|News from the Office of Film + Music
SAVE THE DATE: THE FILM, MUSIC + DIGITAL MEDIA HAPPY HOUR IS NEXT WEDNESDAY
Seattle Office of Film + Music
Seattle has been a growing hub for film, music and digital media over the past several years, and it is vital for these three communities to interact for our city to continue to thrive. The monthly Happy Hour offers just such an environment for people from these industries to socialize, network and build a unified community. This month's Happy Hour is March 30 from 5:00 - 7:00 at Spitfire in Belltown. See you there Seattle!
INDUSTRY NEWS AND UPDATES
THE SIXTH ANNUAL AAINA FESTIVAL CELEBRATES THE FILMS & LEGACY OF SOUTH ASIAN WOMEN THIS WEEKEND
Presented by grassroots Seattle non-profit Tasveer in collaboration with the Gardner Center for Asian Arts & Ideas, this weekend's 2011 Aaina Festival celebrates the art and activism of South Asian women. Featuring films, performances, readings and more, Aania (which means "mirror" in Hindi/Urdu) aims to reflect upon issues critical to the empowerment of South Asian women while also sparking an illuminating community dialogue. The festival's spotlight event, Yoni Ki Baat (inspired by The Vagina Monologues), is a collection of powerful stories that are sourced, written, and narrated by local South Asian Women. Aaina will also screen films like Afghan Girls Can Kick, which documents the first all women's soccer club in post-Taliban Afghanistan, and the award-winning documentary Gulabi Gang. Additionally, playwright and actress Asha Magarati will help present Swasnimanache, a dramatic comedy based on the lives of three contemporary Nepali wives. Hosted by the Seattle Asian Art Museum, Aania makes its full run March 25-27. Follow the link for more information on the event, including the complete schedule of programming.
HOLLOW EARTH RADIO'S "SEA-PORT BEAT" CONCLUDES TODAY
Hollow Earth Radio
Sea-Port Beat, Hollow Earth Radio's eight-part audio documentary on the independent music legacy of the Pacific Northwest, ended its month-long broadcast run today. The series, which traces the little-known underground stories at the heart of our region's thriving music community, concludes with "Thicker the Blood" and "The Legacy Continues." These final two episodes, which premiere at 10:00 am and later re-air at 6:00 pm, posit on a number of resonant questions: What sustains the local independent music scene? What motivates participants to move from spectators to joining in the creation of music? How has the community changed over the years and where is it going next? For answers to these queries and much more, be sure to tune in to the series or to stream it via podcast here.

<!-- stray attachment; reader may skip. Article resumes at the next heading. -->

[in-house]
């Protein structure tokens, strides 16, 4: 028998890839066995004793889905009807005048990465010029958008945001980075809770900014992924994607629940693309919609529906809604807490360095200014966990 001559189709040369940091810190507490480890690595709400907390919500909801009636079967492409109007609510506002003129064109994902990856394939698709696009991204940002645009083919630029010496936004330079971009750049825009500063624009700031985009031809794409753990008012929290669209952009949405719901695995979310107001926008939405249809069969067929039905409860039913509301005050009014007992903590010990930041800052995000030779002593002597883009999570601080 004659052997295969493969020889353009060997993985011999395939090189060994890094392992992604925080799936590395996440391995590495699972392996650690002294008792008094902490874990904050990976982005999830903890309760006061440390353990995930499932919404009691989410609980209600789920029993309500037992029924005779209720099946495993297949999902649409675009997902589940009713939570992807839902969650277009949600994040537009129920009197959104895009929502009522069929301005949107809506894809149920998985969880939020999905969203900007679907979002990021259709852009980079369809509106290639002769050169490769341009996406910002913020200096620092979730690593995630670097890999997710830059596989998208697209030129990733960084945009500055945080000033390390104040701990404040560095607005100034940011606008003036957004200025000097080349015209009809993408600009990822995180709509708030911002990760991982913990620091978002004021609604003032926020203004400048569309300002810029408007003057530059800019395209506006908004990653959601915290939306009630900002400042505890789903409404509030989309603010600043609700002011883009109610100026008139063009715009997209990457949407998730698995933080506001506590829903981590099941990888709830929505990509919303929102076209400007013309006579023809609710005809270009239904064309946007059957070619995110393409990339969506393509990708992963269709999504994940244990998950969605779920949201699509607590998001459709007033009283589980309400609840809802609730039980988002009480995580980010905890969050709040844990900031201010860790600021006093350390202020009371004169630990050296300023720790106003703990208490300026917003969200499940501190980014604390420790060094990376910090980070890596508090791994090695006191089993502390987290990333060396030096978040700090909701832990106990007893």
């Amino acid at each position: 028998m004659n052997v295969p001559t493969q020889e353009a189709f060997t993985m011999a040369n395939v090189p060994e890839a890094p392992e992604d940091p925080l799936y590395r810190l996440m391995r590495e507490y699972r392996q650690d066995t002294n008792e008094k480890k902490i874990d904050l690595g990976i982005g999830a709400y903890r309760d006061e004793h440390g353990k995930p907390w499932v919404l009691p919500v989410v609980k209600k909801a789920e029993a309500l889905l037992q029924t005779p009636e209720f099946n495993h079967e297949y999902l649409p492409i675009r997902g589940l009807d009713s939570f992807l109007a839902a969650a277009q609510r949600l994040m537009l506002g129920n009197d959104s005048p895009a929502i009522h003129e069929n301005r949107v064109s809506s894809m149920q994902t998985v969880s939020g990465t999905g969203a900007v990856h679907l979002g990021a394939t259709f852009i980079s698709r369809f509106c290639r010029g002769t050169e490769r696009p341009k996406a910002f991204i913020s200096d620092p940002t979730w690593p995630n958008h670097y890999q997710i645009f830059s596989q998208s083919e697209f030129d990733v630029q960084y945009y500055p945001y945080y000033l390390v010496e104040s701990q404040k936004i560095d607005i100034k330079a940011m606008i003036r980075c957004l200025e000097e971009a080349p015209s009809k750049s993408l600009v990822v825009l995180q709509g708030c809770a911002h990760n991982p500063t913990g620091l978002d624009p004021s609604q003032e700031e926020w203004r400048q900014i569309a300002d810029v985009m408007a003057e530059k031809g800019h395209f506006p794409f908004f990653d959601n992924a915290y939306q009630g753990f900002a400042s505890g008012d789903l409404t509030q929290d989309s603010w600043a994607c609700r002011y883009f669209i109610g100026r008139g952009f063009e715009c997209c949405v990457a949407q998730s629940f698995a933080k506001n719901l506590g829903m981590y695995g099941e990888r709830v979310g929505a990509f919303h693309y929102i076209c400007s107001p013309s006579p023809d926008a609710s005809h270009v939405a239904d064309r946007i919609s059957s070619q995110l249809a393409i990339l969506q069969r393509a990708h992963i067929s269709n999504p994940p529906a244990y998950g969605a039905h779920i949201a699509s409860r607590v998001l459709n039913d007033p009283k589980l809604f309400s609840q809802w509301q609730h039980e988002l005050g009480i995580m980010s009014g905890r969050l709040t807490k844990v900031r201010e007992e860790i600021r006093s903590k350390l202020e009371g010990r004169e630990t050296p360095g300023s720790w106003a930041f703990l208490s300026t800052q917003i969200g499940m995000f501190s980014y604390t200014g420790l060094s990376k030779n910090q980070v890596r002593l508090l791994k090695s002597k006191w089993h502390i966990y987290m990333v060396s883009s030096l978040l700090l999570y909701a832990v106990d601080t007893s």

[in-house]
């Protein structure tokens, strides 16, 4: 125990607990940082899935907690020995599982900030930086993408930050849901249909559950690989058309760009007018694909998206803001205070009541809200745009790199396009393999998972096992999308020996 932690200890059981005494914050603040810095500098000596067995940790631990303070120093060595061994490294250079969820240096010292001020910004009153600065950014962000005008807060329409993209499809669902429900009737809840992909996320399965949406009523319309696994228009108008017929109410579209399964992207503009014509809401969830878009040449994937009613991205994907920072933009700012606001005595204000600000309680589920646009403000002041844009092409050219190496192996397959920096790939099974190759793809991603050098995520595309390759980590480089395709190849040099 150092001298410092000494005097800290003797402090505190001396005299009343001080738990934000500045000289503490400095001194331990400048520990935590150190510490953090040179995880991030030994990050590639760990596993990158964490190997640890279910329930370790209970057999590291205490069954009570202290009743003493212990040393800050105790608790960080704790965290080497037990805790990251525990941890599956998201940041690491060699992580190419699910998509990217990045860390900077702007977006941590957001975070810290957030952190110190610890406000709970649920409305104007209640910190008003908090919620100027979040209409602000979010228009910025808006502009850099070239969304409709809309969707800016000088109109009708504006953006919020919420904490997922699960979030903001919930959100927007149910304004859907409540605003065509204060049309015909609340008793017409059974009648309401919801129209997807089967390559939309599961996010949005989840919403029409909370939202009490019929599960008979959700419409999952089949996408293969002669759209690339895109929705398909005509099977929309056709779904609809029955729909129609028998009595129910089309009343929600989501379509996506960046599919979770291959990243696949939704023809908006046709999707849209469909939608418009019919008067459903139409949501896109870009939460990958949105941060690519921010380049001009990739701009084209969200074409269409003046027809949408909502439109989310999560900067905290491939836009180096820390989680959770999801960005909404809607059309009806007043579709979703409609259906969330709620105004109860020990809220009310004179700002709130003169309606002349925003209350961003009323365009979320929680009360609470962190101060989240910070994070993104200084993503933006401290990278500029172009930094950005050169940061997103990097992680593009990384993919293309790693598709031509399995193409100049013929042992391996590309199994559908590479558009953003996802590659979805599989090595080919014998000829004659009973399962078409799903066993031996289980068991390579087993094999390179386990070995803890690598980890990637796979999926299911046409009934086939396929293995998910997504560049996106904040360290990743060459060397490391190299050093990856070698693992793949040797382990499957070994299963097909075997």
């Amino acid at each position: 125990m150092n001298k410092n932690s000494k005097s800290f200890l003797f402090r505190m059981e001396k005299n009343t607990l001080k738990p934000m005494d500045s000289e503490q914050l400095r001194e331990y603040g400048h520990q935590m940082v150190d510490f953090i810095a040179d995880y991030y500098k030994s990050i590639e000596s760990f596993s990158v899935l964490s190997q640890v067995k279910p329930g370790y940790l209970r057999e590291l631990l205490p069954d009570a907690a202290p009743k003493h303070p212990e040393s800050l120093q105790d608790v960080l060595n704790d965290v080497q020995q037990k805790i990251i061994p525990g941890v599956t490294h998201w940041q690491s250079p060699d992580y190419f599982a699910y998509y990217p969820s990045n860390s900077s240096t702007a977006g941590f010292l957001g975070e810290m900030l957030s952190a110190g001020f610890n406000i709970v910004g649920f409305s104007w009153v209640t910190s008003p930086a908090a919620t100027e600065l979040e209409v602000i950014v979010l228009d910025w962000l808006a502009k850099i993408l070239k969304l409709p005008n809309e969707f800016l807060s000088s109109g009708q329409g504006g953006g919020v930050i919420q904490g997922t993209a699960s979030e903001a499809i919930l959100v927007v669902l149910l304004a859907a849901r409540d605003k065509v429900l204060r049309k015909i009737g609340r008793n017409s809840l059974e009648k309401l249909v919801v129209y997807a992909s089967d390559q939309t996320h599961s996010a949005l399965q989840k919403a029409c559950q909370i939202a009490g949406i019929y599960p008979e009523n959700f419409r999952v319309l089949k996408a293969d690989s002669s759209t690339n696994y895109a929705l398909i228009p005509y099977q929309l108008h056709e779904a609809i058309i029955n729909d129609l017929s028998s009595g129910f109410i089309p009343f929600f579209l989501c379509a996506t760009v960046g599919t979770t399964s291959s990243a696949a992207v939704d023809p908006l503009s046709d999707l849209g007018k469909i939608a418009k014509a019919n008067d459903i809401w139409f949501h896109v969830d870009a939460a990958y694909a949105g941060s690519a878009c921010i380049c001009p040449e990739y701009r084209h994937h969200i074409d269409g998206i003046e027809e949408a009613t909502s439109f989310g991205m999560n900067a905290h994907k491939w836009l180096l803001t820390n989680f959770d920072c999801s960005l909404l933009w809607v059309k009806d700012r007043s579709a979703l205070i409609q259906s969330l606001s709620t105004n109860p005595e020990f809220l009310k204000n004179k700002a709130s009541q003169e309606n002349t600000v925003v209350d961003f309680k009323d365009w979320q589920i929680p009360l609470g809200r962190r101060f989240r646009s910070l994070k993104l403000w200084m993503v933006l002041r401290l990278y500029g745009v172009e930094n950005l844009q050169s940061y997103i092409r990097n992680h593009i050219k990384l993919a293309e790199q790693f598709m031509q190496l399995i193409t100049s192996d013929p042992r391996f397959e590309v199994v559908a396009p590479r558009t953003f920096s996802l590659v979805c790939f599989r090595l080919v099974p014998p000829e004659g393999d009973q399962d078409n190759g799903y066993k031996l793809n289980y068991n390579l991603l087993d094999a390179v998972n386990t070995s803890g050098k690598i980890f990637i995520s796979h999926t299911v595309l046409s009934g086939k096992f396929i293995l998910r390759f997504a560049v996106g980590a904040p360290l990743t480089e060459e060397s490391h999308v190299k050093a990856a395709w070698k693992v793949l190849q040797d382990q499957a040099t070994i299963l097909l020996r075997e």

THE SIFF + SEATTLE TIMES THREE MINUTE MASTERPIECE CONTEST IS BACK
The Seattle Times and Seattle International Film Festival (SIFF) are partnering together again to present Three Minute Masterpiece (3MM), a digital film contest which invites Seattleites to submit video shorts of three minutes or less. Winning entries will stream on seattletimes.com, show at SIFF 2011 and one grand-prize victor will get a full series pass to this year's big film fest! The competition also has a special category for filmmakers under 18: The J. Michael Rima award for young directors will be handed out in addition to the 3MM prizes, and honorees will see their films screened as part of SIFF's FutureWave shorts program. The deadline for all 3MM entries is April 25 by 11:59 pm. For even more scoop on the competition, follow the link above.
THEFILMSCHOOL'S FREE SPRING SPEAKER SERIES RETURNS THIS SATURDAY
Spring Session Speaker Series